From Long Days’ Journey into Night to Fun Home, playwrights embrace Tolstoy’s Anna Karenina principle: every dysfunctional family is dysfunctional in its own way. (Okay, Tolstoy used the word “unhappy,” but I submit that unhappiness is the foundation of dysfunction.) Theatergoers can visit families suffering from alcoholism, violence and jealousy, from deeply buried secrets and shattered dreams. It can be reassuring to see one’s own family drama reflected in the horrors of others’.
The Silberman family’s dysfunction, on full display in Theatre West’s world premiere Walking in Space, relates to mother Francine’s (Kathie Barnes) addiction to downers. Her four children, two over age 21, two under, come together for the 1972 version of an intervention: carting her off to a mental institution.
When the play opens, Francine is doing her nightly ritual: staggering through the house stoned (“walking in space”) and crashing to the floor. The youngest, Lori (Liv Denevi), performs her own nightly ritual: getting her mother back to bed, where she sleeps the next day away.
Lori’s in high school but not getting to many classes. Her guilt-ridden older siblings have left Lori alone with the situation. They contact a doctor (David Mingrino) and all show up for his arrival, complete with ambulance and two burly attendants. It’s a decade into a problem that began when a psychiatrist prescribed Francine “relaxers,” including Seconal and Placidyl (now generally unavailable).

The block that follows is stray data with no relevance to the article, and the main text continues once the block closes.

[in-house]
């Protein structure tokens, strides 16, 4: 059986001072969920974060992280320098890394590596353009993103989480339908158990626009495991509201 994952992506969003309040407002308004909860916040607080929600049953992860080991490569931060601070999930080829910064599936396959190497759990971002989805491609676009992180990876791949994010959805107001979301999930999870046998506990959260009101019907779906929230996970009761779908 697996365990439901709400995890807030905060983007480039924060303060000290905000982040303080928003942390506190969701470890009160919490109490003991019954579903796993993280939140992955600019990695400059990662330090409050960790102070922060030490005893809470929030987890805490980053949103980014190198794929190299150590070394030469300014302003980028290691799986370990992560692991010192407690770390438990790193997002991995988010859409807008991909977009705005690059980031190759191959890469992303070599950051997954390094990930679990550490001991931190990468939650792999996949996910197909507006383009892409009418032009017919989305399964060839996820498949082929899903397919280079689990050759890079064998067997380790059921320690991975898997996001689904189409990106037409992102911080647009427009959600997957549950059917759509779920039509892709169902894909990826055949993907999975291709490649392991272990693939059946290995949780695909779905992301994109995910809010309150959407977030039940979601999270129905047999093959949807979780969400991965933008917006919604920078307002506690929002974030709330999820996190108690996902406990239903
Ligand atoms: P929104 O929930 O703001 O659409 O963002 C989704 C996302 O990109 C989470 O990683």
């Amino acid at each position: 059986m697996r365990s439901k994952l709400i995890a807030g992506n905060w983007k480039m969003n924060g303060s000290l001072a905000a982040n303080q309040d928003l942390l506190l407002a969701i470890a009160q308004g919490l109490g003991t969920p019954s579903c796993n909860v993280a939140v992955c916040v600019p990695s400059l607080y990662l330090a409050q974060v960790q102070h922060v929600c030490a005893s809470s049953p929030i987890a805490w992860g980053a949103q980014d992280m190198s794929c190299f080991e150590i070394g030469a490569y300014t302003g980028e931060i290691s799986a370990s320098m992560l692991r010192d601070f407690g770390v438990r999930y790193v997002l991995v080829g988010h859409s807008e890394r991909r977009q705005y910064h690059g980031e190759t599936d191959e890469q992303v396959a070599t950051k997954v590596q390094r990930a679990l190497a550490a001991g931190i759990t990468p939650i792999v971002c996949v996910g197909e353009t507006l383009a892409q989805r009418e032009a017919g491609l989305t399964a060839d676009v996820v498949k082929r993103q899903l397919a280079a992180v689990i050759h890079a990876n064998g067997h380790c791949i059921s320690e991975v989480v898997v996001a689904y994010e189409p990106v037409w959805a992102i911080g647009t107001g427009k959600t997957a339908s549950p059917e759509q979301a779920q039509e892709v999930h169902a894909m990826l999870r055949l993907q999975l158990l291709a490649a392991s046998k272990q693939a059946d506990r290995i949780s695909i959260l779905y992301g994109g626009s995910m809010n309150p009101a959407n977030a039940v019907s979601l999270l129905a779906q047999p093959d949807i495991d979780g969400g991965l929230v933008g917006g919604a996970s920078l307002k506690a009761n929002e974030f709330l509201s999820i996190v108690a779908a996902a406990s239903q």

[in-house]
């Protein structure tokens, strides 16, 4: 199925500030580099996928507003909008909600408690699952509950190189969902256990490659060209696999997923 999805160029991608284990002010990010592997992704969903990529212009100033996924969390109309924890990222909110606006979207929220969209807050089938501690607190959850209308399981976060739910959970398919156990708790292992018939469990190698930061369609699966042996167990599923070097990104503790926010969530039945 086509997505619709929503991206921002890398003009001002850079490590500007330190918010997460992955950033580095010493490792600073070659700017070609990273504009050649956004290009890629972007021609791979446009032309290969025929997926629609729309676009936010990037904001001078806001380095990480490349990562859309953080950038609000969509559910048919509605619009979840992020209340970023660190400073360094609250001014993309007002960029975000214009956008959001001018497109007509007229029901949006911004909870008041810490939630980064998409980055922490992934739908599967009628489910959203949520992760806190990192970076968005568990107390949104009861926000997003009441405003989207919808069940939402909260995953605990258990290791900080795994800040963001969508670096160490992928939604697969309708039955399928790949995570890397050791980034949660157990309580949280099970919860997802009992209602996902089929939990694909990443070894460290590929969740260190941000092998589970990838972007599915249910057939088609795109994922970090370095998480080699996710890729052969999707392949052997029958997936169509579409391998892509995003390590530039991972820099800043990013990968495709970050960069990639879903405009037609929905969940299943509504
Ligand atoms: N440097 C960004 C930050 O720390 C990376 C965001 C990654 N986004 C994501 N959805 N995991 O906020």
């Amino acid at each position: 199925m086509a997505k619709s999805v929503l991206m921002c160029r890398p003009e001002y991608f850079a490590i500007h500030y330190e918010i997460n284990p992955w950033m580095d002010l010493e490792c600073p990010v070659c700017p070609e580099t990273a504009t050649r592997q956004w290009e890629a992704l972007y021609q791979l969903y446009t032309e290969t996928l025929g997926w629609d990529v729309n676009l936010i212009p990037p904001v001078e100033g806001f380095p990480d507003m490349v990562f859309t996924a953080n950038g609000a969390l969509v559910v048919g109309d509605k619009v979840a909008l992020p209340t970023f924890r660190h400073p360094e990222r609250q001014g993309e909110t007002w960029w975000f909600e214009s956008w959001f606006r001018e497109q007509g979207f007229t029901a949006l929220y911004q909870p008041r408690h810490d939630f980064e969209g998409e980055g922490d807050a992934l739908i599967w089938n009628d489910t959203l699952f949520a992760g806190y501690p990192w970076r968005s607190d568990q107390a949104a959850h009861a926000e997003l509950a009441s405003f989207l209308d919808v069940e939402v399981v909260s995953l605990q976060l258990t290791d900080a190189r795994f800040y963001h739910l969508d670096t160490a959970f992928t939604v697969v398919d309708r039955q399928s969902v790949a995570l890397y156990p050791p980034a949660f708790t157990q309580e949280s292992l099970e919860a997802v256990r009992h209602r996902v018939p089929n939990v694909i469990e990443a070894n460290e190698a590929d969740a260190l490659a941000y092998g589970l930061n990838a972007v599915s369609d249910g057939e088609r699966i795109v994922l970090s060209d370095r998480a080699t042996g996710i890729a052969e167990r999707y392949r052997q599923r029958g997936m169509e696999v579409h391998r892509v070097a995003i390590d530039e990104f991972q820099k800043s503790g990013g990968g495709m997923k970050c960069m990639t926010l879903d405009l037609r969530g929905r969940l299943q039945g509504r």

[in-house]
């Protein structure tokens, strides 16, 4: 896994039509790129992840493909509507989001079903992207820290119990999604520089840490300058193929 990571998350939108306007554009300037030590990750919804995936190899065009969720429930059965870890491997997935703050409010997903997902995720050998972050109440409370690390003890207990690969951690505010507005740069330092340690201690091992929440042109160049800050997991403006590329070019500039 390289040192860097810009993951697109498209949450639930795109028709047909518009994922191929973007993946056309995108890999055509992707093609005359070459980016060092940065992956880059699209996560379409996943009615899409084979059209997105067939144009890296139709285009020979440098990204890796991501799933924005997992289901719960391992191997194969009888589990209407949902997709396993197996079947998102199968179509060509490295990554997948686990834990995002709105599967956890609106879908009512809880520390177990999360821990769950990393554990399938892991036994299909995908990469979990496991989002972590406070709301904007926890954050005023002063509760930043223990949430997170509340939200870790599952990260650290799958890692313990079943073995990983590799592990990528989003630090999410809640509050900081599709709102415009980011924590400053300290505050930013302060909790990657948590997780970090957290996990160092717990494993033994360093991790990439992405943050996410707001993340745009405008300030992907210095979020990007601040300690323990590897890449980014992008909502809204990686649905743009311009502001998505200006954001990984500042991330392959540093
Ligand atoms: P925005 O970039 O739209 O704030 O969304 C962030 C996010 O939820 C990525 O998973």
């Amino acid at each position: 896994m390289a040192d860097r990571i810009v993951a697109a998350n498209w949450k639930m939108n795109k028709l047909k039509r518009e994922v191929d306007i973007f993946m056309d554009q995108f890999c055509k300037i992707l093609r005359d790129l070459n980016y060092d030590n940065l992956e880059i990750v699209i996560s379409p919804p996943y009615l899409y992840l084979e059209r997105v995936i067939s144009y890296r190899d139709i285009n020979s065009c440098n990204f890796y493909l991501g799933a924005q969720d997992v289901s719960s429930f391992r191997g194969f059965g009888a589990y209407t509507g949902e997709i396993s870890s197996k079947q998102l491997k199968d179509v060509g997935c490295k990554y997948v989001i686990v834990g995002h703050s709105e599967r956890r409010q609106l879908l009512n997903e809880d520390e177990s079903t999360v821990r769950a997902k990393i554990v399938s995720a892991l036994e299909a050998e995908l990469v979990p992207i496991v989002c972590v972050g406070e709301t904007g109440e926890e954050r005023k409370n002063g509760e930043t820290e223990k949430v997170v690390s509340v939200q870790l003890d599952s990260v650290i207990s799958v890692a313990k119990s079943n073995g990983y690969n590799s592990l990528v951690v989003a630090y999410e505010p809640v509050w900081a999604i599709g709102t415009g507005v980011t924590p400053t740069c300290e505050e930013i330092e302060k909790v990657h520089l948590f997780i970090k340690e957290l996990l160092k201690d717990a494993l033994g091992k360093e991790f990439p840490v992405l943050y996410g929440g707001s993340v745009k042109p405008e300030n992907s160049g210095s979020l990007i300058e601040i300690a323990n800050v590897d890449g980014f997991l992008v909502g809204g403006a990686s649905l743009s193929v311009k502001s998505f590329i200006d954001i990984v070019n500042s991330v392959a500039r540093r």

The eldest, Patti (Mary Elisabeth Somers), has returned to the family home in suburban Baltimore from New York, where she works in politics. She’s dating someone despised by her family, who prefer who long-time doting boyfriend and medical intern Keith (Andrew Cereghino). Oldest son Kirby (Cecil Jennings) is torn between being present to support his family and keeping his boss happy so he can move up the corporate ladder. Matt (Hogan Mason) is a hapless college student who finds his power when the others seem frozen with inaction.
At more than two and a half hours, the show could use some trimming. Through extensive exposition, Francine’s history of addiction is laid out multiple times. The plot occasionally descends into melodrama and tends to resolve itself too neatly. Yet there are some notable moments of warmth and humor, as well as some harrowing moments in service to a timely message about the impact of over-prescribing dangerous, addictive pharmaceuticals.
Arden Teresa Lewis directs, guiding a dedicated cast through a marathon of tears, anger and, above all love.
Walking in Space is at Theatre West through Oct. 8, with performances on Fridays and Saturdays at 8:00pm and Sundays at 2:00pm. The performance on Friday, Sept. 29 will be ASL interpreted, and the performance on Sunday, Oct. 1 will be sensory-friendly. Tickets are $35 with online advance purchase, or $40 at the door. Theatre West is located at 3333 Cahuenga Blvd. West.